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Tom
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PostSun Feb 24, 2002 7:33 pm 
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Admin note:  the original posts in this topic have disappeared.

It's such a small fee it doesn't really bother me.  What's it actually supposed cover though?  Road maintenance would make more sense IMO, but I assume it's for trail maintenance.
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Backpacker Joe
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NWH Joe-Bob
PostSun Feb 24, 2002 7:44 pm 
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It MAY be small now, but it was smaller when it was first implemented and will comtinue to grow.  Give an inch take a mile bit.  Soon it'll be 100.00 a year.  Then it'll be more and more and more.

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"If destruction be our lot we must ourselves be its author and finisher. As a nation of freemen we must live through all time or die by suicide."

— Abraham Lincoln
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-lol-
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PostSun Feb 24, 2002 8:11 pm 
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Allison
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PostSun Feb 24, 2002 10:30 pm 
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I think if I felt like I was getting MORE for paying for a pass, like in terms of enhanced services/TM whatever, then I would be fine with it. But I feel like I'm getting LESS, like the fact that the Montlake Terrace MBSNF office is no longer open to the public, and money is being spent on Pass enforcement that used to be spent for other things. If I pay for it, make me feel like I'm getting something extra for it. Plus I have a really hard time with all of the different passes I need to use lands. There's the Trail Park Pass, the Access Stewardship Pass, the Sno-park Pass, and even if I were to get all THREE of the passes named the NPs are a seperate fee structure altogether. BS!!!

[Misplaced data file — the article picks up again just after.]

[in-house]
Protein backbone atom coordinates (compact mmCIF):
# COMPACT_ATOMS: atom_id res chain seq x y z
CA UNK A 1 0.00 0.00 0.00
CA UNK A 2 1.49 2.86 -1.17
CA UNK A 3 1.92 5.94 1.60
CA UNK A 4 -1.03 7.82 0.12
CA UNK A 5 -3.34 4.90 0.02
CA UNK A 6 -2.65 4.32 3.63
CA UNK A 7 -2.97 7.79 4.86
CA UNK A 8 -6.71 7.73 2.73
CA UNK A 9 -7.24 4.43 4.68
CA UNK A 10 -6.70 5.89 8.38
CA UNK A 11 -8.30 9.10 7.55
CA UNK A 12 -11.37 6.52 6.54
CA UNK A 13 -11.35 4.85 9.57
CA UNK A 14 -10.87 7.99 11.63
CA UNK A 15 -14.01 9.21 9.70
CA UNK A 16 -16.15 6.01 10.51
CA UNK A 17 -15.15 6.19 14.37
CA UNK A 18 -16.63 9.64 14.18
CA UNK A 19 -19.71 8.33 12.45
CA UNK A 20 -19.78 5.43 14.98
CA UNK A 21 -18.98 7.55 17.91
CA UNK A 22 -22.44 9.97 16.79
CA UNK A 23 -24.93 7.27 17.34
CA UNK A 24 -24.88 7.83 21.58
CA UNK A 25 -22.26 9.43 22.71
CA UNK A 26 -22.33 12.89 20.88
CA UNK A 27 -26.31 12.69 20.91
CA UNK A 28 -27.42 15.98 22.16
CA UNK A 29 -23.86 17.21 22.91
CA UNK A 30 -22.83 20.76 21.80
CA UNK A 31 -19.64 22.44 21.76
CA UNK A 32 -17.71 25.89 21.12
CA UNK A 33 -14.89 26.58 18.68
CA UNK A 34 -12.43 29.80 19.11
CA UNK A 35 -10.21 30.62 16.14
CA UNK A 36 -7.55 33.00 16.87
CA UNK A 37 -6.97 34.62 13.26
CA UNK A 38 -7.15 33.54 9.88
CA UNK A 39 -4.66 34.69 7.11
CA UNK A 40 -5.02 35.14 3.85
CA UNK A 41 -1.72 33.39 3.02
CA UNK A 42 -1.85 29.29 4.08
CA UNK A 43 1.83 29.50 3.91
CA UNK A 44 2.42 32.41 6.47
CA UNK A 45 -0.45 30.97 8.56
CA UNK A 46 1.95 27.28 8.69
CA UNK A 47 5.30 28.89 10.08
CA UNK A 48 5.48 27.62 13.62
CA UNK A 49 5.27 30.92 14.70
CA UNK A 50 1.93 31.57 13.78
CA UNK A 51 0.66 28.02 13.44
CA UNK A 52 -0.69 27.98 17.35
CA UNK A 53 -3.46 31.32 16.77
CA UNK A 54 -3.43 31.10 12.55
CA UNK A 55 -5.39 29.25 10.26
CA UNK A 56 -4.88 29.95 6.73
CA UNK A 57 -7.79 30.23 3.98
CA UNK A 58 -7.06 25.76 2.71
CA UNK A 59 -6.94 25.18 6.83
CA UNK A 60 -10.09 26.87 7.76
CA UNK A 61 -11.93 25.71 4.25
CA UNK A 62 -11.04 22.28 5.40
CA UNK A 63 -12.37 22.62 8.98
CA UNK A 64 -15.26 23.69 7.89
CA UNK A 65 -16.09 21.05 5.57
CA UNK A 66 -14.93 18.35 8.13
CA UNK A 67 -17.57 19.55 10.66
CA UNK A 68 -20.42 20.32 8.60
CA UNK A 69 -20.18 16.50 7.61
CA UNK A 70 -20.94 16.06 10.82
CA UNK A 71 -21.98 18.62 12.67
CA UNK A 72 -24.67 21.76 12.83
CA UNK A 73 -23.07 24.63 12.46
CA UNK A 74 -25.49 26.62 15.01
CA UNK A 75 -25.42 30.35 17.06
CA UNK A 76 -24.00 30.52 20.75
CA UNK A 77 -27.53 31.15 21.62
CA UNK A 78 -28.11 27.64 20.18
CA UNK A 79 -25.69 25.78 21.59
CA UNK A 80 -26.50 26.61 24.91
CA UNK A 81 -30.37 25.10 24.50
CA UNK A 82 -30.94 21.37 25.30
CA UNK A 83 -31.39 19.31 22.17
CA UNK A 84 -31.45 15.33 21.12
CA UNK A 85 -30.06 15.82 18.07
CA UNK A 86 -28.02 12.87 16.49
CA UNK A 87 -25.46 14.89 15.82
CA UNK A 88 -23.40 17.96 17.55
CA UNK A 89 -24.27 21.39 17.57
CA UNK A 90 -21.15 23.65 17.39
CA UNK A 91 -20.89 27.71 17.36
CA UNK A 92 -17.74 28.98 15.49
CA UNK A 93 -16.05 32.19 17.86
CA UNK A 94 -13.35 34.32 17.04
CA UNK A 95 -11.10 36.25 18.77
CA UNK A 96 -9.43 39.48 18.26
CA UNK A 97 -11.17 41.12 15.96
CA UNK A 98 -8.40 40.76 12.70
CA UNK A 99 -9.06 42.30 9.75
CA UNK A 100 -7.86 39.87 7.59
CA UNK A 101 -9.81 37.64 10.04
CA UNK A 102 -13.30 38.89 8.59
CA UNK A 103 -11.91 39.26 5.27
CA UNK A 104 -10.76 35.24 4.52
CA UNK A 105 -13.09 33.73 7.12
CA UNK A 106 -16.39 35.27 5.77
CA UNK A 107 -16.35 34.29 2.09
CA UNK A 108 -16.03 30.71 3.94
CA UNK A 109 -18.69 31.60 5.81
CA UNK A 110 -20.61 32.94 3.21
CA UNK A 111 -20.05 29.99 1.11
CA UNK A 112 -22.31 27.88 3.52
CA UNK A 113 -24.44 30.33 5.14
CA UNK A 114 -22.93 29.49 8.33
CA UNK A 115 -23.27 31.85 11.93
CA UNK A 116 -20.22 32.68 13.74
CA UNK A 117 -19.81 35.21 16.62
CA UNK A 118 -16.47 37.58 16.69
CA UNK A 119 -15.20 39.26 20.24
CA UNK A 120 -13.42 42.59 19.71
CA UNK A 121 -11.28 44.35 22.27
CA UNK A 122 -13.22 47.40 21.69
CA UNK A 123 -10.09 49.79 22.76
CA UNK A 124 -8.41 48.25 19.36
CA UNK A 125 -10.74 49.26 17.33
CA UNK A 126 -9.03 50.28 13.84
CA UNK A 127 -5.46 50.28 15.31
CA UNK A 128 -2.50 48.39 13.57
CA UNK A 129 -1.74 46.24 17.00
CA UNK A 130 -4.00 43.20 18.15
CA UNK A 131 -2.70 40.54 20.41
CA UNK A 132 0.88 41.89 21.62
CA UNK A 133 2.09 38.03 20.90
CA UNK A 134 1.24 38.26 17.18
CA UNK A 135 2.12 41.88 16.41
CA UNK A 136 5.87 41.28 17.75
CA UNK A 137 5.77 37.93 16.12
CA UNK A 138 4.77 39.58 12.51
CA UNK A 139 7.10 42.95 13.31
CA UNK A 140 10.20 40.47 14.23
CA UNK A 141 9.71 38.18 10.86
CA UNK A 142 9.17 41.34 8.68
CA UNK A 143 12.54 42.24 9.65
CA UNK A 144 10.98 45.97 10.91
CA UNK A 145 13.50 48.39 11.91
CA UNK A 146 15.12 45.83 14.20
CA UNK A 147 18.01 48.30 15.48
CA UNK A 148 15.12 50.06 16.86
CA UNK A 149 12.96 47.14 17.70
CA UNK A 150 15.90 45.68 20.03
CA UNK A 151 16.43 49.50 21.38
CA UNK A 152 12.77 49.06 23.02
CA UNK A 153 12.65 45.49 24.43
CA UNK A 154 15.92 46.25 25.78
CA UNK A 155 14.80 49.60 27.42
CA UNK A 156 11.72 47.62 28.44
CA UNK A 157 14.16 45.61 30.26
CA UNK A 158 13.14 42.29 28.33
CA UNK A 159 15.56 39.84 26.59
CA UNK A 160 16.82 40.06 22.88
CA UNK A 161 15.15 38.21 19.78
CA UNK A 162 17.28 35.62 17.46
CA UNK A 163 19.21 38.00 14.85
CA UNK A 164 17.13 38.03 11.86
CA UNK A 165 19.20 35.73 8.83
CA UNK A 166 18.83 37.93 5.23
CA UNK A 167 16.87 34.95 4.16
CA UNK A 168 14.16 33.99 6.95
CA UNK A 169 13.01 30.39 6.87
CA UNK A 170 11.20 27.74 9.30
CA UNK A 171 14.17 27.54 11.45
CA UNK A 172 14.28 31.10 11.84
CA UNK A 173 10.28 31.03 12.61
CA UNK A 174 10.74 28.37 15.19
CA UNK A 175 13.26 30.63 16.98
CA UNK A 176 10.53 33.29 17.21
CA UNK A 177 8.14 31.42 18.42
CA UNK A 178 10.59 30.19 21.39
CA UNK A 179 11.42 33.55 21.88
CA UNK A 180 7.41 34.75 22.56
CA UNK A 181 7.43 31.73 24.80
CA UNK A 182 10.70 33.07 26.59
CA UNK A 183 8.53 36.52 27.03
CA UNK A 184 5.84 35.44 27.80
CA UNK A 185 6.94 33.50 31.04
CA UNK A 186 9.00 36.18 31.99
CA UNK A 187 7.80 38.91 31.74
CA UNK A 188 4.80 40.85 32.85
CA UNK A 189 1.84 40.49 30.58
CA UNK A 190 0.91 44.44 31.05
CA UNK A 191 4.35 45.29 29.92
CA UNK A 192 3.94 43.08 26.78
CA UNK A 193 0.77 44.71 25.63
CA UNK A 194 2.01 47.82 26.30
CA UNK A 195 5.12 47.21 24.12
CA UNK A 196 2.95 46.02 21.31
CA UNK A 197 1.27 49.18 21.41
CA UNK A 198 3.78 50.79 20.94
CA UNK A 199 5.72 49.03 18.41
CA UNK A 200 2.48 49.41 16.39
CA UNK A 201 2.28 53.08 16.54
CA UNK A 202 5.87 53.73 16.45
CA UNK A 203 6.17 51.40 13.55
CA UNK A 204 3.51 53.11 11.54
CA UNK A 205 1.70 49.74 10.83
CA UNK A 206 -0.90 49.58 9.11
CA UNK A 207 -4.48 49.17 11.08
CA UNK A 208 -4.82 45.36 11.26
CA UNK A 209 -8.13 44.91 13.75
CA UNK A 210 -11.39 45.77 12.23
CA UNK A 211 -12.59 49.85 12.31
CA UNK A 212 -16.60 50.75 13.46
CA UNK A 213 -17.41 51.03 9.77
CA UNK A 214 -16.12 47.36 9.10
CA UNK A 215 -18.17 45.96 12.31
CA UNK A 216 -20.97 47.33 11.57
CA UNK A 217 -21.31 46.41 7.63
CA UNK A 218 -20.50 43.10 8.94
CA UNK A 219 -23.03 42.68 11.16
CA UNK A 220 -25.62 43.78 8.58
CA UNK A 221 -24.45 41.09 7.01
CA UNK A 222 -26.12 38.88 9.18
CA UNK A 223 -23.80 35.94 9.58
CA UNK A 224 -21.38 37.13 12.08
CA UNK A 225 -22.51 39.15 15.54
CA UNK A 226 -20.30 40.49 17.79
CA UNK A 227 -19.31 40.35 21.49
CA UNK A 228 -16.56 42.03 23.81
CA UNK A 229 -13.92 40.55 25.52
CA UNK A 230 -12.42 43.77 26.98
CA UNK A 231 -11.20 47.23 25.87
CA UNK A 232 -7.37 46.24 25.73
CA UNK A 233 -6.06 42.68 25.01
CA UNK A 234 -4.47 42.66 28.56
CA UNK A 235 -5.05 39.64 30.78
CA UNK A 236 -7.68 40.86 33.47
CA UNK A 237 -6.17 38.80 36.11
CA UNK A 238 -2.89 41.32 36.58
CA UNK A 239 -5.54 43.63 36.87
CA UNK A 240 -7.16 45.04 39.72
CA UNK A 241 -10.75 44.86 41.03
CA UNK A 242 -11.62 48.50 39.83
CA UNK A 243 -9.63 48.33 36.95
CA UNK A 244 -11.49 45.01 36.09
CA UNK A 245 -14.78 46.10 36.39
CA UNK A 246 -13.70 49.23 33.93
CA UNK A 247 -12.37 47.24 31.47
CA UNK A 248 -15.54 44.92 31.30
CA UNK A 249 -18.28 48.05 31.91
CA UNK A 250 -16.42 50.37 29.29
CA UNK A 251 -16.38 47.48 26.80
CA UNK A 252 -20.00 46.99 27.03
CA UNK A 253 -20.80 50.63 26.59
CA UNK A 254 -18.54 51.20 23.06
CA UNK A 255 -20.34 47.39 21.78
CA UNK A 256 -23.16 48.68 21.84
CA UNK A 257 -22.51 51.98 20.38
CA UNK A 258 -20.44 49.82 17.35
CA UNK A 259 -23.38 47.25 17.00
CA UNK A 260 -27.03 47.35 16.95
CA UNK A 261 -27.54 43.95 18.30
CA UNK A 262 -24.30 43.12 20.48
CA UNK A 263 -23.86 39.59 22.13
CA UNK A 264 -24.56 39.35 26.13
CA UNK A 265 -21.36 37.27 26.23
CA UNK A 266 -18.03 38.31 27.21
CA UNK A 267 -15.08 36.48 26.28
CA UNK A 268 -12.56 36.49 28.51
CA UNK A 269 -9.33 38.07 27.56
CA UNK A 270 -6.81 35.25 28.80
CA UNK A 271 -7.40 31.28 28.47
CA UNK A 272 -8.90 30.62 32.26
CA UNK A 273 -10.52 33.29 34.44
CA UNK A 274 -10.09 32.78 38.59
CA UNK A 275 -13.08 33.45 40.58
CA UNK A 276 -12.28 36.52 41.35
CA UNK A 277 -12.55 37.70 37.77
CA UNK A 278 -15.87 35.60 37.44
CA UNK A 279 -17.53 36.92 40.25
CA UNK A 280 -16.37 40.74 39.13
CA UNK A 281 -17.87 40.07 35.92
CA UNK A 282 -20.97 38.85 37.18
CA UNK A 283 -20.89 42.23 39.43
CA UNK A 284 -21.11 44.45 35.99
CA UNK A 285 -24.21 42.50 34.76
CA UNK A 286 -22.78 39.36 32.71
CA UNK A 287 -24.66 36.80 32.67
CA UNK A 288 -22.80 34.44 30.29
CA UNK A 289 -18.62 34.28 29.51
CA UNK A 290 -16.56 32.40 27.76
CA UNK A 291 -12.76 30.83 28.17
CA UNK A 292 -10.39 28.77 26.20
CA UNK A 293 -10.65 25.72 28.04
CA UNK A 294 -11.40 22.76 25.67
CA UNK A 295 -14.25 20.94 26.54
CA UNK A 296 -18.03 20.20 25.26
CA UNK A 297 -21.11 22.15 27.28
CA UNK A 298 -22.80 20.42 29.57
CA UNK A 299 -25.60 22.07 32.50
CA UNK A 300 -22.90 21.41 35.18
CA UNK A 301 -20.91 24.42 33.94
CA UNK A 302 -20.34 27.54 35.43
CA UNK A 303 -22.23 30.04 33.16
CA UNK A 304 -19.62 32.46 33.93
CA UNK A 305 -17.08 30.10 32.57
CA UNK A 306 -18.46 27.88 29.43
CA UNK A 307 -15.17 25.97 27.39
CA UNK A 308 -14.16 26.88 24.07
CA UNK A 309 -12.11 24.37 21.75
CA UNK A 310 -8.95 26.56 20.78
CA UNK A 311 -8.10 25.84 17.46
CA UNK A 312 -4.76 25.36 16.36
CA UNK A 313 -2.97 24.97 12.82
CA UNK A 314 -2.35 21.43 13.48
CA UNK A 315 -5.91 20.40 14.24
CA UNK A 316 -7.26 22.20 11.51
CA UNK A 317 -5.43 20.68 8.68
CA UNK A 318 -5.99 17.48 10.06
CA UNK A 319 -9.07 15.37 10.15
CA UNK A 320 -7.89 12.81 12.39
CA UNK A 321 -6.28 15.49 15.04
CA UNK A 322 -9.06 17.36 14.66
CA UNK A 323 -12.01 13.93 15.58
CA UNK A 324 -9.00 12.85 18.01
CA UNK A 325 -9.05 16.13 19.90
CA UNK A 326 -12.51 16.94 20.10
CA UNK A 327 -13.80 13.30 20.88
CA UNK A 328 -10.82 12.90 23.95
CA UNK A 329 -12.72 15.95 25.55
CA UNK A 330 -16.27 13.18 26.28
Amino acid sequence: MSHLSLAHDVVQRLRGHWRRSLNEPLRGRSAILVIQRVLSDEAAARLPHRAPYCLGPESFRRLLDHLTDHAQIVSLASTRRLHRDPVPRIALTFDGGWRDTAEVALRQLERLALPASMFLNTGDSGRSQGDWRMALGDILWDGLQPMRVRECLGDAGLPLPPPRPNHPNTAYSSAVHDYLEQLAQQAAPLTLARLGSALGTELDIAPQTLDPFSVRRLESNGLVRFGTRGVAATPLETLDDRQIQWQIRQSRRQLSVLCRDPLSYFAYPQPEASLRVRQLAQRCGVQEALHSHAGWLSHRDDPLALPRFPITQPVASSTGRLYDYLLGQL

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Lazyboy
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PostMon Feb 25, 2002 10:13 am 
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It's almost like the postal service, rates go up, service goes down.  Sorry they don't deserve anymore of my money.
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McPilchuck
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Joined: 17 Dec 2001
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PostMon Feb 25, 2002 2:27 pm